The SEC’s recent enforcement actions are part of an “enforcement initiative,” and we expect that the SEC will continue to be on the lookout for reporting violations. Accordingly, it is worth pointing out some takeaways:

  • The SEC does not appear to be targeting every foot fault, but repeat offenders with “especially high rates of filing deficiencies.” Each of those charged had committed “multiple” infractions, typically over a period running a few months to several years, and in some cases on multiple issuers. Some of those who were charged had not filed Section 16 reports or amendments to a Schedule 13D for years, and then filed everything at once. It appears that the SEC targeted what it perceived to be a culture of noncompliance. Nonetheless, a reporting person who is late in filing a Section 16 report or an initial statement on Schedule 13D or Schedule 13G or amendment should assume that the SEC is aware of the failure.
  • Corporate insiders and significant shareholders (including private investment firms) should diligently check that all of their Section 16 and Section 13(d) reports are timely and accurately filed. The recent actions make clear that reporting persons cannot discharge their filing responsibilities by tasking the issuer or outside counsel to handle the filings. A reporting person is ultimately responsible for timely filing and could be held liable (as was the case in some of the recent SEC charges), even though they had timely provided information to an employee of the issuer who failed to act with appropriate speed.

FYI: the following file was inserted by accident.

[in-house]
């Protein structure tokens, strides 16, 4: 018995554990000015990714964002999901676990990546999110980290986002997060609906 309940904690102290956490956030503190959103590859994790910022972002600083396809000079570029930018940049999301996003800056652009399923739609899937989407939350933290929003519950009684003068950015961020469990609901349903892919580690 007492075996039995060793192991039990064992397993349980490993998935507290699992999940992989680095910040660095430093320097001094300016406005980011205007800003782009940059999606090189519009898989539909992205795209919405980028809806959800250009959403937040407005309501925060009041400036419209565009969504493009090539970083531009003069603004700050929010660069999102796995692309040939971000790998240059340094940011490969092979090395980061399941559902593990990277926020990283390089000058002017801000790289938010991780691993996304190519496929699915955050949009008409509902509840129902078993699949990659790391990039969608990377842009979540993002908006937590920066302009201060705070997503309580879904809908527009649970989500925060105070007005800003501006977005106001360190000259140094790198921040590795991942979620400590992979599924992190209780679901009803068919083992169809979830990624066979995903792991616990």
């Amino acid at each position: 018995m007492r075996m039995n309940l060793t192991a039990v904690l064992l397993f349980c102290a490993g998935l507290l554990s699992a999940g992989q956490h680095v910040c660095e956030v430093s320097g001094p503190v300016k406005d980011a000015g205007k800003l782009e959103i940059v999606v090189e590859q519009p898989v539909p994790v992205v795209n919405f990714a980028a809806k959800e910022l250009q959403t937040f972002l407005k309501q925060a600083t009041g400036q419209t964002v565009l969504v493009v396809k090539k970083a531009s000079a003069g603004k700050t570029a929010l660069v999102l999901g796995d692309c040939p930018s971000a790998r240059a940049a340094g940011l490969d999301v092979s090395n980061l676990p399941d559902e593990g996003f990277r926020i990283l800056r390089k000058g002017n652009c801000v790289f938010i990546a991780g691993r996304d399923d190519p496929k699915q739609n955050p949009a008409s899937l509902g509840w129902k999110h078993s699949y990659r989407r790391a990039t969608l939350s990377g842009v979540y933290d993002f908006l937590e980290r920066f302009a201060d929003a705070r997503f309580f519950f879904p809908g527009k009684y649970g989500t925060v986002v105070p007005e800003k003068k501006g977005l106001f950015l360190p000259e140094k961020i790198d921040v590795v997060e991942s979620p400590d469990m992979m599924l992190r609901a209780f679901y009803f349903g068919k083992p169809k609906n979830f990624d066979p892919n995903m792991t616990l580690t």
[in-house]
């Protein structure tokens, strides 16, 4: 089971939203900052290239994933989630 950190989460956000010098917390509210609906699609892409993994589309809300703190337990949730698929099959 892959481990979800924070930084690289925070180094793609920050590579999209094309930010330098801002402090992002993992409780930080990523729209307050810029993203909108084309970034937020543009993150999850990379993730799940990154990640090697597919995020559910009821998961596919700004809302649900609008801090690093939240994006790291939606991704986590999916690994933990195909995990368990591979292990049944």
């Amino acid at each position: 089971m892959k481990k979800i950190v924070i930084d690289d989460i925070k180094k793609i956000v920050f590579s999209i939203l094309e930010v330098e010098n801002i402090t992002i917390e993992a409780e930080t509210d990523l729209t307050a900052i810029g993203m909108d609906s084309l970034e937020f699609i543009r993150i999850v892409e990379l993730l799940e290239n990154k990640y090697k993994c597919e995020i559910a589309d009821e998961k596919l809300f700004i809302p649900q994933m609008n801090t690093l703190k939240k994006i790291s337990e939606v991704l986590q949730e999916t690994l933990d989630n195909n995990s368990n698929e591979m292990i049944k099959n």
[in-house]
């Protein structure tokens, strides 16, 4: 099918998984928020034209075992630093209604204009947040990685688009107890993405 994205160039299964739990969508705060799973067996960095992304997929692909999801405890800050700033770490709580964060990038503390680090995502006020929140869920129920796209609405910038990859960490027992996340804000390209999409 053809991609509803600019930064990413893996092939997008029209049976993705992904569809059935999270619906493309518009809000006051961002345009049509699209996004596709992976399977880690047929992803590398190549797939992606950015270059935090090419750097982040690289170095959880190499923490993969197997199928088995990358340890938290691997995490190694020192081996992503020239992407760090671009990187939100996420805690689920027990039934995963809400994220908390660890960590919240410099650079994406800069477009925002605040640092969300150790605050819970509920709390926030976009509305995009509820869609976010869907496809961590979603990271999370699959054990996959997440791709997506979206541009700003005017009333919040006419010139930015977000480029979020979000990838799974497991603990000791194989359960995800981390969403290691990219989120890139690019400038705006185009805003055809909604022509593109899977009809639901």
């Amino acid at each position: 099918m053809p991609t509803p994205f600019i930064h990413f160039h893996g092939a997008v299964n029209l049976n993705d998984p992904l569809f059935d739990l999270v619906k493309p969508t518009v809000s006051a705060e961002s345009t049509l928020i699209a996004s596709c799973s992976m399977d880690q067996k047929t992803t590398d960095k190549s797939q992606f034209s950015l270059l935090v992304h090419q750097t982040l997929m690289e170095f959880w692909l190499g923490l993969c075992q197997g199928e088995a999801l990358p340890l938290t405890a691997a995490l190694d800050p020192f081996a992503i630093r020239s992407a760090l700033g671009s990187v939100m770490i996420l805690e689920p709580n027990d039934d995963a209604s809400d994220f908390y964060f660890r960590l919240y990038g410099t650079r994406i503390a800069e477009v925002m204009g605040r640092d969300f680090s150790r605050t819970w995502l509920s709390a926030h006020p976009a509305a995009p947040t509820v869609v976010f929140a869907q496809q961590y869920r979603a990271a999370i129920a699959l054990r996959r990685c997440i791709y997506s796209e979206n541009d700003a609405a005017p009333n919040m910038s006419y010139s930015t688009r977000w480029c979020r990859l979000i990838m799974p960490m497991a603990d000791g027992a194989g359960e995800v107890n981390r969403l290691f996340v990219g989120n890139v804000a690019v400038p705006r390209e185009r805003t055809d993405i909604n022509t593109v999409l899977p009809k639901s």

• If an issuer is assisting insiders with filing Section 16 reports, it must dedicate the appropriate resources to ensure that filings are made on time. An issuer that fails to do so could be held liable for negligently contributing to the insiders’ reporting violations. Issuers who handle reports should have personnel available to assist with Form 4 filings on short notice and systems in place so that their insiders’ brokers send them prompt notice of insiders’ open market transactions.
  • The SEC expects issuers to monitor the Section 16 reports of their insiders and to correctly disclose any missed filings in the Form 10-K or annual proxy statement (whether or not the issuer is directly involved in preparing the filings). An issuer that fails to do so could be sanctioned. Merely relying on a director or officer questionnaire is not enough.
  • A number of those recently charged with reporting violations did not file the required reports until after being contacted by the SEC. It is possible that the SEC may have taken a lighter touch with those offenders had they filed the necessary reports on their own initiative. When a reporting person identifies a missed report, it should be filed as soon as possible (e.g., reported on a late Form 4 or an annual Form 5). Bear in mind that the SEC has cautioned that an “inadvertent” omission is not an excuse.
  • A reporting violation by itself can result in SEC prosecution and financial penalty, regardless of the excuses or intent or value involved, or whether the transaction involved open market sales and purchases, sales under pre-arranged 10b5-1 trading plans or stock option grants and exercises.
  • An investor who files a Schedule 13G as a passive investor should keep a close eye on the investment in case it becomes necessary to switch to a Schedule 13D, either as a result of an increase in beneficial ownership to 20% or more or if for another reason its investment is no longer passive.